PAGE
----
it succeeded in dismantling the Air Cadet program and ran a flight school and a charter operation out of their town of Qualicum Beach, BC (Canada). Put me out of work in the process. But you can find success by making angry websites if that is your desire :)
posted by weasel at 11:26 PM on August 2, 2011

We're used to planes landing/taking off. Thankfully, the approach is not over our house. This was just a lot of circling at very low (IMO) altitudes.

And it may not have been a DC-10 :-P

...but it sure was big for flying that low.
posted by kuanes at 4:31 AM on August 3, 2011

Touch-and-goes at night are fairly unusual as far as flight training goes; none of the flight instructors I know would do something like that and most flight schools bar night touch-and-goes due to insurance issues. They may still be doing landing practice, a 5 minute turnaround doesn't sound too outrageous, especially if you're being quick about it (and when you're being billed by the tenth of an hour, you are being quick about it!).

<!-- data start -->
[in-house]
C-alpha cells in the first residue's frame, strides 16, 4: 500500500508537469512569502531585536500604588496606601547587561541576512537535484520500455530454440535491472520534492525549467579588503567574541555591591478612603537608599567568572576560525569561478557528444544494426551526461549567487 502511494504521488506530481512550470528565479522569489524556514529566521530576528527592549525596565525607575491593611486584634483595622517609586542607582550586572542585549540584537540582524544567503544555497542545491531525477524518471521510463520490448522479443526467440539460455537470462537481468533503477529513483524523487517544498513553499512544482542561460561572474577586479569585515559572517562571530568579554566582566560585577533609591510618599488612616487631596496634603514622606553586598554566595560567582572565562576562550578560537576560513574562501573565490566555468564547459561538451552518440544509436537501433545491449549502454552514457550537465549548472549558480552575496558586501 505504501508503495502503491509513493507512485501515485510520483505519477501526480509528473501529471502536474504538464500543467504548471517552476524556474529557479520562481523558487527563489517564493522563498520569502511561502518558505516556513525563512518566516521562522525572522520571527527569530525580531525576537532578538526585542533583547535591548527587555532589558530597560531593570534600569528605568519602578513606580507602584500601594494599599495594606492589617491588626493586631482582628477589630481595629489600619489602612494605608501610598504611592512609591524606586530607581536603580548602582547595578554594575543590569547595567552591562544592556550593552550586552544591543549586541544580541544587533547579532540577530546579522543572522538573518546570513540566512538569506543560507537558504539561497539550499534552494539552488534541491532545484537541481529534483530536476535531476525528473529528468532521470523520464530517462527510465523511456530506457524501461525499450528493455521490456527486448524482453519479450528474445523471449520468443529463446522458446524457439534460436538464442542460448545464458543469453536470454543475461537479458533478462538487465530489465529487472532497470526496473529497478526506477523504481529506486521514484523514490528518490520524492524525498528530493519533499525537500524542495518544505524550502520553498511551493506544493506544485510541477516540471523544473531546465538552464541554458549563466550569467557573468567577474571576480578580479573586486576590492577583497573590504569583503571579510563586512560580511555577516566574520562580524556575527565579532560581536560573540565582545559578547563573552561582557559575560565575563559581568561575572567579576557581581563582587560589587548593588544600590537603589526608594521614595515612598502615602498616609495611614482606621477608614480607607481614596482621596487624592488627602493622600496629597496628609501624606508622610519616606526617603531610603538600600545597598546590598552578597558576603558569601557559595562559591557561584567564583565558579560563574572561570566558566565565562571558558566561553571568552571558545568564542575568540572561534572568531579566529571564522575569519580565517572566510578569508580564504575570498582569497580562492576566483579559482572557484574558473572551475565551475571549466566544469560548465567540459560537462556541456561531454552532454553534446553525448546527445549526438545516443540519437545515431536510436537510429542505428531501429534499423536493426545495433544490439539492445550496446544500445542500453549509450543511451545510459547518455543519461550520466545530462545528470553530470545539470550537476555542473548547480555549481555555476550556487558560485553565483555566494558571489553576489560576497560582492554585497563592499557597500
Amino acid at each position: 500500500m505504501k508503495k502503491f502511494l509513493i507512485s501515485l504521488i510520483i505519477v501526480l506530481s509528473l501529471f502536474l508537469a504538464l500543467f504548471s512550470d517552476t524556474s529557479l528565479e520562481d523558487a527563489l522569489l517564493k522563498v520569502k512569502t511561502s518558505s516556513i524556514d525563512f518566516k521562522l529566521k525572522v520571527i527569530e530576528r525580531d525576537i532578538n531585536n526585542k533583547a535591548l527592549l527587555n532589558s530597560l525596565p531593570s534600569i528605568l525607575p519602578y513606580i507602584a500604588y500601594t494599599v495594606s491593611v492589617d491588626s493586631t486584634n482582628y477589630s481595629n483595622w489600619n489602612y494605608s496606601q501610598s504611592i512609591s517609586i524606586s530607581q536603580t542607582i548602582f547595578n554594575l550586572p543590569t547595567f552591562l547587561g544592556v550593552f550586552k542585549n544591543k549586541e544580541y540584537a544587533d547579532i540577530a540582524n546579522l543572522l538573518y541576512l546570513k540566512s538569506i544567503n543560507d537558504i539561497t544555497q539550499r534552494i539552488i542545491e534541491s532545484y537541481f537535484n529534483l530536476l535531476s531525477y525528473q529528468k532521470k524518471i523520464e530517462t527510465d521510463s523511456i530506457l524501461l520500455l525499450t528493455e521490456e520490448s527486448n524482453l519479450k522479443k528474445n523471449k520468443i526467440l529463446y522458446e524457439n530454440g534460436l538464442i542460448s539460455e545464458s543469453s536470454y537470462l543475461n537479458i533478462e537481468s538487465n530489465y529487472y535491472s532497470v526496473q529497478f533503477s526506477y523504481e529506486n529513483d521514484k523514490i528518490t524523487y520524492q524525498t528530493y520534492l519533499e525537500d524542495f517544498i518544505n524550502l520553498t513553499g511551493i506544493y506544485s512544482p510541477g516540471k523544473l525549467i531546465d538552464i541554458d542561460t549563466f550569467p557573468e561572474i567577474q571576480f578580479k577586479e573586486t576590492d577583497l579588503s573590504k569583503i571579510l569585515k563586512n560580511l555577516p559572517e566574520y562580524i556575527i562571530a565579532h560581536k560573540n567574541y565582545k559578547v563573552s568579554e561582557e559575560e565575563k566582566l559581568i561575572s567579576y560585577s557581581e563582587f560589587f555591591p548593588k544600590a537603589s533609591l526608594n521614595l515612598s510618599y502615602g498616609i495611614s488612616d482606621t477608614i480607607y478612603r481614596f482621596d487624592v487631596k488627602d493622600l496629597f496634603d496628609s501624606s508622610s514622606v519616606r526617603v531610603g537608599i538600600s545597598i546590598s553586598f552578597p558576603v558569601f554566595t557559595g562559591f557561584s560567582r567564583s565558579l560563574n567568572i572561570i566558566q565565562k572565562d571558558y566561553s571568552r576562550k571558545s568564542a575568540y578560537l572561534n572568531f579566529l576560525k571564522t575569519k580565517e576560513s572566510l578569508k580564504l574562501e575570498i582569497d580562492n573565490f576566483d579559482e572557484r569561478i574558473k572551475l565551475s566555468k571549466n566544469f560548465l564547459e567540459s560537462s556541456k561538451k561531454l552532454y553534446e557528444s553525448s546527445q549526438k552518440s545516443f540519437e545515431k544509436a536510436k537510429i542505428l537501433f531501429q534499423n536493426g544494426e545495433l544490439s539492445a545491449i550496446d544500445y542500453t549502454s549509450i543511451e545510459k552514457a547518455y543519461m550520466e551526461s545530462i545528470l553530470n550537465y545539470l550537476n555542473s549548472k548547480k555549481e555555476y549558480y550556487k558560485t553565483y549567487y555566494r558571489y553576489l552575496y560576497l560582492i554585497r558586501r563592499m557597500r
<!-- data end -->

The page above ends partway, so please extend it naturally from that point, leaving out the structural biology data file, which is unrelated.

Other possibilities - engine out landing practice to an emergency field (although with an airport right there probably unlikely) or someone is circling your area taking photographs.

As others have said, there's no cut-off time for flying low over the terrain but some airports do have voluntary quiet hours. Some will "encourage" the quiet hours by charging some ridiculous overnight fee if you absolutely must take off or land during that time. Keep in mind also that if your local airport has a control tower, then the landing pattern may change after the tower shuts down for the night.
posted by backseatpilot at 5:32 AM on August 3, 2011

We had a pair of C-130s circling over our northeast Rhode Island town about a month ago; they were there after dinner, so say about 6:00 to 7:00, round and round, just over the trees. My cousin used to be a pilot instructor in this plane, so I asked him about whether it could be training (esp. touch-and-goes). He agreed this was the case, so I thought no more about it. *shrug* There's a small regional airport in the next town over, and based on the direction they were coming from and returning to, I figured they were using its short runway.